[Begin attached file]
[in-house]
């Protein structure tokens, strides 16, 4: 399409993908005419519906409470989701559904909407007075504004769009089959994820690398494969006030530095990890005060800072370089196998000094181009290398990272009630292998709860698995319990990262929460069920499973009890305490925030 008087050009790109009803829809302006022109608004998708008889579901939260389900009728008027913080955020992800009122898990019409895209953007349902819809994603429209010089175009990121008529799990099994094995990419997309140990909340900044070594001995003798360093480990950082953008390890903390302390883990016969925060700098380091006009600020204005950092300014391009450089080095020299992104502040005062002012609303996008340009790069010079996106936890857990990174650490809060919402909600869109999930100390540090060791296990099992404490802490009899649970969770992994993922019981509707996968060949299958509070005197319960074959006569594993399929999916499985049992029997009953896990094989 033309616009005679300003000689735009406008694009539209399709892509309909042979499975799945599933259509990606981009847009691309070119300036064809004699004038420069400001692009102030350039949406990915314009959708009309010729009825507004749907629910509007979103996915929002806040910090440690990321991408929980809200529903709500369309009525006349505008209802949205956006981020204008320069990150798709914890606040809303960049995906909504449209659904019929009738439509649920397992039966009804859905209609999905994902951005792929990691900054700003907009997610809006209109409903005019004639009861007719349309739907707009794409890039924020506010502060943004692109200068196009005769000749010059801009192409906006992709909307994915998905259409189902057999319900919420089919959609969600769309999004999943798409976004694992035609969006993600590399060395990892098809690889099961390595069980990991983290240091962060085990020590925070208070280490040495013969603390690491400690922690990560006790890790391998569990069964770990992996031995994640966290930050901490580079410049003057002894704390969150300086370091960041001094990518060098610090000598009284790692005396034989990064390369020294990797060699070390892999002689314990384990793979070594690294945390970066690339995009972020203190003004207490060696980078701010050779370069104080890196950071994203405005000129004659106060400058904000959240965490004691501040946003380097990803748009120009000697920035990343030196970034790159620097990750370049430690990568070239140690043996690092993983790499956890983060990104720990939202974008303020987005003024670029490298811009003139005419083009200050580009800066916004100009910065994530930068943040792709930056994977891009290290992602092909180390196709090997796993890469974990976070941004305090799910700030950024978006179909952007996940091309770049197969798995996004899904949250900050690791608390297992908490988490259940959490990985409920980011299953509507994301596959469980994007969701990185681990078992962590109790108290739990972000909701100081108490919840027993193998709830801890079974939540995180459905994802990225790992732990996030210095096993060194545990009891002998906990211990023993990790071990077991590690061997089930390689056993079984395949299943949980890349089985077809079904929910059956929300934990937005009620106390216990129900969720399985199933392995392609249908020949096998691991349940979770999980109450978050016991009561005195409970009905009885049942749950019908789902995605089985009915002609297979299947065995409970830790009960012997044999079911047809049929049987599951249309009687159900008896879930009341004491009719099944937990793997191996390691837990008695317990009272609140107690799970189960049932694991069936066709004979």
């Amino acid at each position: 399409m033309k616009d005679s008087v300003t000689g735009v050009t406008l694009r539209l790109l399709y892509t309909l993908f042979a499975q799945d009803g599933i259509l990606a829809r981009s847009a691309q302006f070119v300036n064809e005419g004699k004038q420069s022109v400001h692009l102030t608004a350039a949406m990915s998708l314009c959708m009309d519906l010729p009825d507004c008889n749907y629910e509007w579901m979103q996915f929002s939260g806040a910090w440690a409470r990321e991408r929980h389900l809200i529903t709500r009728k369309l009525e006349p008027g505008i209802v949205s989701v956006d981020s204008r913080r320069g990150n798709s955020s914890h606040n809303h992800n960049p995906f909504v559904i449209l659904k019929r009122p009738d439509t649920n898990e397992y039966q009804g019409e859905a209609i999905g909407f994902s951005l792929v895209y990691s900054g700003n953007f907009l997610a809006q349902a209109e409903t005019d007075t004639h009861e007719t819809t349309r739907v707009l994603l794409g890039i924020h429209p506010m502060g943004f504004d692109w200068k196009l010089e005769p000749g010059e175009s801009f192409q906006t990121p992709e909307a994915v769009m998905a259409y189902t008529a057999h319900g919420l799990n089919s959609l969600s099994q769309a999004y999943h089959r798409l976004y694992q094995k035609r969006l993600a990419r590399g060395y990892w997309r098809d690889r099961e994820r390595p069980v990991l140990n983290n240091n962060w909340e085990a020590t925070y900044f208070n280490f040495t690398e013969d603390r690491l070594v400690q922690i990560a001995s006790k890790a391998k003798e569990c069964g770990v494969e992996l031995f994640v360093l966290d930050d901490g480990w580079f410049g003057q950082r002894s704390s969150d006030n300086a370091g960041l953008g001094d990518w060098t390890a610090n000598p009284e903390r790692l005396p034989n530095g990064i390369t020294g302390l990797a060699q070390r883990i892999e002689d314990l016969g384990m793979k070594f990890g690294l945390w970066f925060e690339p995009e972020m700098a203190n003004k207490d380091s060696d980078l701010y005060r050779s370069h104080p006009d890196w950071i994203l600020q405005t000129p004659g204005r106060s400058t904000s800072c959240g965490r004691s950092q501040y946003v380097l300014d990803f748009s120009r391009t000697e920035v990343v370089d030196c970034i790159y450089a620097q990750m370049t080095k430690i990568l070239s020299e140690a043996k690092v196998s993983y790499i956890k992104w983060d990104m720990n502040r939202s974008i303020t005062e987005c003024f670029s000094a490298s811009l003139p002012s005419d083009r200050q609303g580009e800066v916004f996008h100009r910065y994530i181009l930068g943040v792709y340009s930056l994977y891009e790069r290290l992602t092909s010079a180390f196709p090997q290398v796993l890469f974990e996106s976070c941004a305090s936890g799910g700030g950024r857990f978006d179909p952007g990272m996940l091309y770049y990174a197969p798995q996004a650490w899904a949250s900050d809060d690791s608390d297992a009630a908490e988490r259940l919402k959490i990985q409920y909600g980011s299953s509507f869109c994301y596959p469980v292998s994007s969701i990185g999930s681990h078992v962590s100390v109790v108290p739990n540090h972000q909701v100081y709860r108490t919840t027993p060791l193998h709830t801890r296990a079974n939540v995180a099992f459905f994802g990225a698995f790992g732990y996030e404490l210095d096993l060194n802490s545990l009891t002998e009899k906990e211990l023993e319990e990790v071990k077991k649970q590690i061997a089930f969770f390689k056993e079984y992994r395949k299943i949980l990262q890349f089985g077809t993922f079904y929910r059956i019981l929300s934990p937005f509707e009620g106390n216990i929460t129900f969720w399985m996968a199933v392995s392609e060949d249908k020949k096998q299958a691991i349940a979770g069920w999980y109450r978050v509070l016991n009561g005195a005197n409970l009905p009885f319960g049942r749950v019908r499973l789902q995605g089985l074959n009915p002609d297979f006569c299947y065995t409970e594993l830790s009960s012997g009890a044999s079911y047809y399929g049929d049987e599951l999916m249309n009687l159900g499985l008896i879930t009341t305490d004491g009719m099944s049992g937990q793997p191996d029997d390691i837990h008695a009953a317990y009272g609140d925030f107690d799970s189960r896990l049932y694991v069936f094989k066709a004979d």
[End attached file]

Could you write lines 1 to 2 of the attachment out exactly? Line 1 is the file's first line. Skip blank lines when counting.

[in-house]
């Protein structure tokens, strides 16, 4: 399409993908005419519906409470989701559904909407007075504004769009089959994820690398494969006030530095990890005060800072370089196998000094181009290398990272009630292998709860698995319990990262929460069920499973009890305490925030 008087050009790109009803829809302006022109608004998708008889579901939260389900009728008027913080955020992800009122898990019409895209953007349902819809994603429209010089175009990121008529799990099994094995990419997309140990909340900044070594001995003798360093480990950082953008390890903390302390883990016969925060700098380091006009600020204005950092300014391009450089080095020299992104502040005062002012609303996008340009790069010079996106936890857990990174650490809060919402909600869109999930100390540090060791296990099992404490802490009899649970969770992994993922019981509707996968060949299958509070005197319960074959006569594993399929999916499985049992029997009953896990094989 033309616009005679300003000689735009406008694009539209399709892509309909042979499975799945599933259509990606981009847009691309070119300036064809004699004038420069400001692009102030350039949406990915314009959708009309010729009825507004749907629910509007979103996915929002806040910090440690990321991408929980809200529903709500369309009525006349505008209802949205956006981020204008320069990150798709914890606040809303960049995906909504449209659904019929009738439509649920397992039966009804859905209609999905994902951005792929990691900054700003907009997610809006209109409903005019004639009861007719349309739907707009794409890039924020506010502060943004692109200068196009005769000749010059801009192409906006992709909307994915998905259409189902057999319900919420089919959609969600769309999004999943798409976004694992035609969006993600590399060395990892098809690889099961390595069980990991983290240091962060085990020590925070208070280490040495013969603390690491400690922690990560006790890790391998569990069964770990992996031995994640966290930050901490580079410049003057002894704390969150300086370091960041001094990518060098610090000598009284790692005396034989990064390369020294990797060699070390892999002689314990384990793979070594690294945390970066690339995009972020203190003004207490060696980078701010050779370069104080890196950071994203405005000129004659106060400058904000959240965490004691501040946003380097990803748009120009000697920035990343030196970034790159620097990750370049430690990568070239140690043996690092993983790499956890983060990104720990939202974008303020987005003024670029490298811009003139005419083009200050580009800066916004100009910065994530930068943040792709930056994977891009290290992602092909180390196709090997796993890469974990976070941004305090799910700030950024978006179909952007996940091309770049197969798995996004899904949250900050690791608390297992908490988490259940959490990985409920980011299953509507994301596959469980994007969701990185681990078992962590109790108290739990972000909701100081108490919840027993193998709830801890079974939540995180459905994802990225790992732990996030210095096993060194545990009891002998906990211990023993990790071990077991590690061997089930390689056993079984395949299943949980890349089985077809079904929910059956929300934990937005009620106390216990129900969720399985199933392995392609249908020949096998691991349940979770999980109450978050016991009561005195409970009905009885049942749950019908789902995605089985009915002609297979299947065995409970830790009960012997044999079911047809049929049987599951249309009687159900008896879930009341004491009719099944937990793997191996390691837990008695317990009272609140107690799970189960049932694991069936066709004979």